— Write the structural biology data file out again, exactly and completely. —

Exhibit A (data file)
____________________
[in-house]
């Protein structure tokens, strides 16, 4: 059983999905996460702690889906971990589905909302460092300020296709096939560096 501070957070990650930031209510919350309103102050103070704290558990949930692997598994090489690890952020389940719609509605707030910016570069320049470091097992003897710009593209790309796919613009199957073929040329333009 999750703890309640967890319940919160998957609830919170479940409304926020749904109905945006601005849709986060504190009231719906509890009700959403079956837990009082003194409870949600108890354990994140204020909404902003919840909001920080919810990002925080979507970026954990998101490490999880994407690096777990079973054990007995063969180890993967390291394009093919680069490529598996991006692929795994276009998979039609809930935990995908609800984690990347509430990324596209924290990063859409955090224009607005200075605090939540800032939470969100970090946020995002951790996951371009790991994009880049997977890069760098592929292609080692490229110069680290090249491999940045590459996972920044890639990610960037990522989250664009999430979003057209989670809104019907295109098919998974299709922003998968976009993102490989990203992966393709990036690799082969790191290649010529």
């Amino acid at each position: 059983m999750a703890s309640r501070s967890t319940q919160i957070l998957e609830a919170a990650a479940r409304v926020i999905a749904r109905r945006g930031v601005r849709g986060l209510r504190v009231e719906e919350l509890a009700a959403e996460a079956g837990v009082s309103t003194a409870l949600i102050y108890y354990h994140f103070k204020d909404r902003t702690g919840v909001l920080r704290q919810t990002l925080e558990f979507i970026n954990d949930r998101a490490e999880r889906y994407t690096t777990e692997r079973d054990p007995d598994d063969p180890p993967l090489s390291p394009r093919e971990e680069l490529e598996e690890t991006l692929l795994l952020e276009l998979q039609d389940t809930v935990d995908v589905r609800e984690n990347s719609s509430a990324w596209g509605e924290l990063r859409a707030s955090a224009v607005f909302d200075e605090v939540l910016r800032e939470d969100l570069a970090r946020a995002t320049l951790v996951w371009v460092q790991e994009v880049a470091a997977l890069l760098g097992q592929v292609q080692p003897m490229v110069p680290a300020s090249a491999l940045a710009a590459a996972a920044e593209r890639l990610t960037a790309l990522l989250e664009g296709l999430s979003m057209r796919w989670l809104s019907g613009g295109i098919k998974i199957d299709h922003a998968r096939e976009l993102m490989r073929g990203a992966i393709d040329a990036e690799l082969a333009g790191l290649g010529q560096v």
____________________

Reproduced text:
[in-house]
């Protein structure tokens, strides 16, 4: 059983999905996460702690889906971990589905909302460092300020296709096939560096 501070957070990650930031209510919350309103102050103070704290558990949930692997598994090489690890952020389940719609509605707030910016570069320049470091097992003897710009593209790309796919613009199957073929040329333009 999750703890309640967890319940919160998957609830919170479940409304926020749904109905945006601005849709986060504190009231719906509890009700959403079956837990009082003194409870949600108890354990994140204020909404902003919840909001920080919810990002925080979507970026954990998101490490999880994407690096777990079973054990007995063969180890993967390291394009093919680069490529598996991006692929795994276009998979039609809930935990995908609800984690990347509430990324596209924290990063859409955090224009607005200075605090939540800032939470969100970090946020995002951790996951371009790991994009880049997977890069760098592929292609080692490229110069680290090249491999940045590459996972920044890639990610960037990522989250664009999430979003057209989670809104019907295109098919998974299709922003998968976009993102490989990203992966393709990036690799082969790191290649010529």
């Amino acid at each position: 059983m999750a703890s309640r501070s967890t319940q919160i957070l998957e609830a919170a990650a479940r409304v926020i999905a749904r109905r945006g930031v601005r849709g986060l209510r504190v009231e719906e919350l509890a009700a959403e996460a079956g837990v009082s309103t003194a409870l949600i102050y108890y354990h994140f103070k204020d909404r902003t702690g919840v909001l920080r704290q919810t990002l925080e558990f979507i970026n954990d949930r998101a490490e999880r889906y994407t690096t777990e692997r079973d054990p007995d598994d063969p180890p993967l090489s390291p394009r093919e971990e680069l490529e598996e690890t991006l692929l795994l952020e276009l998979q039609d389940t809930v935990d995908v589905r609800e984690n990347s719609s509430a990324w596209g509605e924290l990063r859409a707030s955090a224009v607005f909302d200075e605090v939540l910016r800032e939470d969100l570069a970090r946020a995002t320049l951790v996951w371009v460092q790991e994009v880049a470091a997977l890069l760098g097992q592929v292609q080692p003897m490229v110069p680290a300020s090249a491999l940045a710009a590459a996972a920044e593209r890639l990610t960037a790309l990522l989250e664009g296709l999430s979003m057209r796919w989670l809104s019907g613009g295109i098919k998974i199957d299709h922003a998968r096939e976009l993102m490989r073929g990203a992966i393709d040329a990036e690799l082969a333009g790191l290649g010529q560096v």